H. pylori living comfortably in the mucus lining of your stomach is just the beginning of the story. Unfortunately, the body’s own immune system’s defensive cells (such as neutrophils, macrophages, T-cells, B-cells, killer T-cells, etc.) try their darnedest to attack the H. pylori, but they cannot reach the bug easily because of the mucus barrier. The defenders keep trying, and the longer the infection persists, the more they try. More and more troops are called to the battle front to fight this un-winnable war. The defenders die in droves, bashing their heads against the mucus wall as it were, and H. pylori feasts on the remnants of the cells. As the immune system cells die, they also spew out corrosive poisons that they normally use to kill pathogens, but in this situation all that is achieved is chronic inflammation of the stomach lining. You can see how this situation can spiral out of control over time, eventually resulting in a full fledged ulcer. H. pylori may not the primary cause of the ulcer, but the inflammation caused by the hordes of immune system cells dying in the process of trying to control the H. pylori may be enough to do the damage. Think of this as a case of deadly “friendly fire”, with panicked troops shooting at a target they cannot reach. You can read a lot more about H. pylori at the website of the Helicobacter Foundation.
This is where things get really interesting, and the reason why I decided to write about ITP.
Blood. 2007 Dec 1;110(12):3833-41. Epub 2007 Jul 24.
Helicobacter pylori infection and chronic immune thrombocytopenic purpura: long-term results of bacterium eradication and association with bacterium virulence profiles.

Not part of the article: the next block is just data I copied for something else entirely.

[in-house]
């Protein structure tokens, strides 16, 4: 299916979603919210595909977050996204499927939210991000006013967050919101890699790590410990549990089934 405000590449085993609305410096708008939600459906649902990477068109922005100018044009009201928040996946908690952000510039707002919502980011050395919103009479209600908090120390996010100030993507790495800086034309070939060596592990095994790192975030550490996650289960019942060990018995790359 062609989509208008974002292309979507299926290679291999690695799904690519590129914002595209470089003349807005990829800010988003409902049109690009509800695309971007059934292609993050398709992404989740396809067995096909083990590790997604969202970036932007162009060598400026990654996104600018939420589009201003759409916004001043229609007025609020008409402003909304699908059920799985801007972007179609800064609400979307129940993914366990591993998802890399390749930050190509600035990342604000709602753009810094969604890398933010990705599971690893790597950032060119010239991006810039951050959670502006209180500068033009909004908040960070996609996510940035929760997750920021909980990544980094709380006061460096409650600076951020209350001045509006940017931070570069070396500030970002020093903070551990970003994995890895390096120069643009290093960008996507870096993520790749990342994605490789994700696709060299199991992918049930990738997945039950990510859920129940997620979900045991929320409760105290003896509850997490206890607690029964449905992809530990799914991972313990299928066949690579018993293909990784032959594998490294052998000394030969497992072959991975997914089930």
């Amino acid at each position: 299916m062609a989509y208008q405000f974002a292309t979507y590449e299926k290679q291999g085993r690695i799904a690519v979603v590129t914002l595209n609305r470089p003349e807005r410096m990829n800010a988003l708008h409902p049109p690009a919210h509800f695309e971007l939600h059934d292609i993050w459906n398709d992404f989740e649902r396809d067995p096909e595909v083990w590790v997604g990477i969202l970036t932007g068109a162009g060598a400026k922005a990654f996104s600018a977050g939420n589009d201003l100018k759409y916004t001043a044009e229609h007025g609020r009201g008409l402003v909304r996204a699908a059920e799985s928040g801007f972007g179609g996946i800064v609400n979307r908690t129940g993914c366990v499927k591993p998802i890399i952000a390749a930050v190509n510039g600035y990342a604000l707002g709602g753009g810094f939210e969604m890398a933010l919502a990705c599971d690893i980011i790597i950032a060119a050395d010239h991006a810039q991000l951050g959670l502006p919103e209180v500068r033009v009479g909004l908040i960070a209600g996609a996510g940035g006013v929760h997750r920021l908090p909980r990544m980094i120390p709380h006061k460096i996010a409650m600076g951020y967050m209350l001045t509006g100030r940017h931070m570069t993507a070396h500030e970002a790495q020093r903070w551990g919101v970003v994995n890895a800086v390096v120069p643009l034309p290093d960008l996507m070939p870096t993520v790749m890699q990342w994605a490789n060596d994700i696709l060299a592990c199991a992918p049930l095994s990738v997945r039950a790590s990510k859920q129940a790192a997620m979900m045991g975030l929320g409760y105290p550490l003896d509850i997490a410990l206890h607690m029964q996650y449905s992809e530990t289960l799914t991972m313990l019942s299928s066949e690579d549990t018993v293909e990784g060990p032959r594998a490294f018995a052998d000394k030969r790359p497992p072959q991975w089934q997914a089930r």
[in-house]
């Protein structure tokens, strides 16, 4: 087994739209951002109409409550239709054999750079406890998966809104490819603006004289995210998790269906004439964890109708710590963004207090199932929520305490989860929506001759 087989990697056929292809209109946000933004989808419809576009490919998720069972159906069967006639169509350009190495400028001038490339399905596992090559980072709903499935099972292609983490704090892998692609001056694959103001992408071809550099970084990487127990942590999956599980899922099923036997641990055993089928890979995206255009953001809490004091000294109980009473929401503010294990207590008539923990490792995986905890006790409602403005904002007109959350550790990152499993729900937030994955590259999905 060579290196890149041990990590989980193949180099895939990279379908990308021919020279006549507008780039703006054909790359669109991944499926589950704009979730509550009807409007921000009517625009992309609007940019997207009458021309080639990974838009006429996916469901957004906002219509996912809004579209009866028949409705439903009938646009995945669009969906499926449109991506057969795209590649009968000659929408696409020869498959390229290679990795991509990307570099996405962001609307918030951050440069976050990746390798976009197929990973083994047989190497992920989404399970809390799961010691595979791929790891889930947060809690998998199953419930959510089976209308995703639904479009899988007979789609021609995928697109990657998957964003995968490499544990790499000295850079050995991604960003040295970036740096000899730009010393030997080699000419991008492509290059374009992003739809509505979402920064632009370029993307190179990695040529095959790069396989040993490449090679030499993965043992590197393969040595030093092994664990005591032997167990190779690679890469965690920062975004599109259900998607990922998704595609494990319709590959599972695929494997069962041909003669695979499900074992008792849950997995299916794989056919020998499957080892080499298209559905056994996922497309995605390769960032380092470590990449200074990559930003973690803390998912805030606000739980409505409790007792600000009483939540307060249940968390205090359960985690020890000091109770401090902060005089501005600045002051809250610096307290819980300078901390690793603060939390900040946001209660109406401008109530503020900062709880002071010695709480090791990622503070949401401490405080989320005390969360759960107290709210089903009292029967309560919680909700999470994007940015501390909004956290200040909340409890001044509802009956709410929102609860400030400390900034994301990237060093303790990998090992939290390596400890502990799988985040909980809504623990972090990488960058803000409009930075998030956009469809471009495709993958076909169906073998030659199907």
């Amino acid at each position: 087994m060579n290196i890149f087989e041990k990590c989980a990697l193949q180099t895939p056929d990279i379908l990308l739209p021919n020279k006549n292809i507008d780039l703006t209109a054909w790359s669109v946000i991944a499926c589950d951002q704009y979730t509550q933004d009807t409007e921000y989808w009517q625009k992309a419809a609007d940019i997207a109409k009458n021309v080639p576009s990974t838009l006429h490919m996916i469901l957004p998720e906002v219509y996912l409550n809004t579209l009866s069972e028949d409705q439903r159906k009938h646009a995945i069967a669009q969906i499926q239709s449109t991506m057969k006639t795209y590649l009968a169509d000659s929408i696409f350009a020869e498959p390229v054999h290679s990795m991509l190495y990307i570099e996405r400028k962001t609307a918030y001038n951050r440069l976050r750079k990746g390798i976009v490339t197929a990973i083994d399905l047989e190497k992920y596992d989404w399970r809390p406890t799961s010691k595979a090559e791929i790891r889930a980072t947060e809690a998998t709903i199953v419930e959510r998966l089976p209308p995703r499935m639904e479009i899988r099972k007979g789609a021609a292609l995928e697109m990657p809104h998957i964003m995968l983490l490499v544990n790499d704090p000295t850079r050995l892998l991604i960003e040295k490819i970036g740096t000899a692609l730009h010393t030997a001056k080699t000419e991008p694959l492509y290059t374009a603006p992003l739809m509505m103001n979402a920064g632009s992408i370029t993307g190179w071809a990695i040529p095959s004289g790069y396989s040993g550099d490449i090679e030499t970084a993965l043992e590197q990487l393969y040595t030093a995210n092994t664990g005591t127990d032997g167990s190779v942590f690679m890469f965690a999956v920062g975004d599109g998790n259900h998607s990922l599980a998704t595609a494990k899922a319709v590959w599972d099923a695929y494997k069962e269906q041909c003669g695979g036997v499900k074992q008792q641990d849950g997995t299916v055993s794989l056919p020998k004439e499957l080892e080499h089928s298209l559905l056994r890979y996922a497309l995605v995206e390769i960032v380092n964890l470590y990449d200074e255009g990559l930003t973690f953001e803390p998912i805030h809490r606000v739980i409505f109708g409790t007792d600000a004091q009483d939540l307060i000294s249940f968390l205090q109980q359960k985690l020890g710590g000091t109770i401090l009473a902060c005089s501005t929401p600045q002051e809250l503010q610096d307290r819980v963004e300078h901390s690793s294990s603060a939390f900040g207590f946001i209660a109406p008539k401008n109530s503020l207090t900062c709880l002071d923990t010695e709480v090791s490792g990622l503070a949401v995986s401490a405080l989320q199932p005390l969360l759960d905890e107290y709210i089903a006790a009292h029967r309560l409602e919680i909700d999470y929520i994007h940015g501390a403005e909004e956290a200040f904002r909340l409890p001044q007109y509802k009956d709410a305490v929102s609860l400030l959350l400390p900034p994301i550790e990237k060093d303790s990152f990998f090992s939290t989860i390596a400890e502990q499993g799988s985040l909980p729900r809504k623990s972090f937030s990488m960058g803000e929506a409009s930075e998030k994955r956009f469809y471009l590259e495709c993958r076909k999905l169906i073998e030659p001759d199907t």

Emilia G, Luppi M, Zucchini P, Morselli M, Potenza L, Forghieri F, Volzone F, Jovic G, Leonardi G, Donelli A, Torelli G.
Eradication of Helicobacter pylori may lead to improvement of chronic immune thrombocytopenic purpura (ITP), although its efficacy over time is uncertain. We report the results of H pylori screening and eradication in 75 consecutive adult patients with ITP. We also used molecular methods to investigate lymphocyte clonality and H pylori genotypes in the gastric biopsies from 10 H. pylori-positive patients with ITP and 19 H pylori-positive patients without ITP with chronic gastritis. Active H pylori infection was documented in 38 (51%) patients and successfully eradicated in 34 (89%) patients. After a median follow-up of 60 months, a persistent platelet response in 23 (68%) of patients with eradicated infection was observed; 1 relapse occurred. No differences in mucosal B- or T-cell clonalities were observed between patients with ITP and control participants. Of note, the frequency of the H pylori cagA gene (P = .02) and the frequency of concomitant H pylori cagA, vacAs1, and iceA genes (triple-positive strains; P = .015) resulted statistically higher in patients with ITP than in control participants. All asymptomatic H pylori-positive patients with ITP were suffering from chronic gastritis. Our data suggest a sustained platelet recovery in a proportion of patients with ITP by H. pylori eradication alone. Overrepresentation of specific H pylori genotypes in ITP suggests a possible role for bacterium-related factors in the disease pathogenesis.
PMID: 17652264 [PubMed - in process]
Above is a very recent abstract that got my gastric juices flowing! As always, if you want to read the full text of this article, write to us and we will see what we can do to help you locate it. The article comes with an attached editorial, and you may find that a little easier to follow (I did). Here are the take home points of this important paper and the accompanying editorial:
Dr. Clive Zent of Mayo Clinic (Rochester, MN) is my best choice of a CLL expert who is also very knowledgeable about autoimmune diseases. With his permission, I reproduce below my email correspondence with him on the subject of ITP and H. pylori.
I came across a very interesting article in the latest issue of Blood, on the subject of the role of H-pylori infection as a possible trigger for ITP. I cannot pretend to understand every word of the article, but I think I got enough of it to find the concept very interesting. The accompanying editorial was a bit easier to follow. I have attached PDFs of both the article and the editorial, for your convenience. The Blood editorial asks the million dollar question: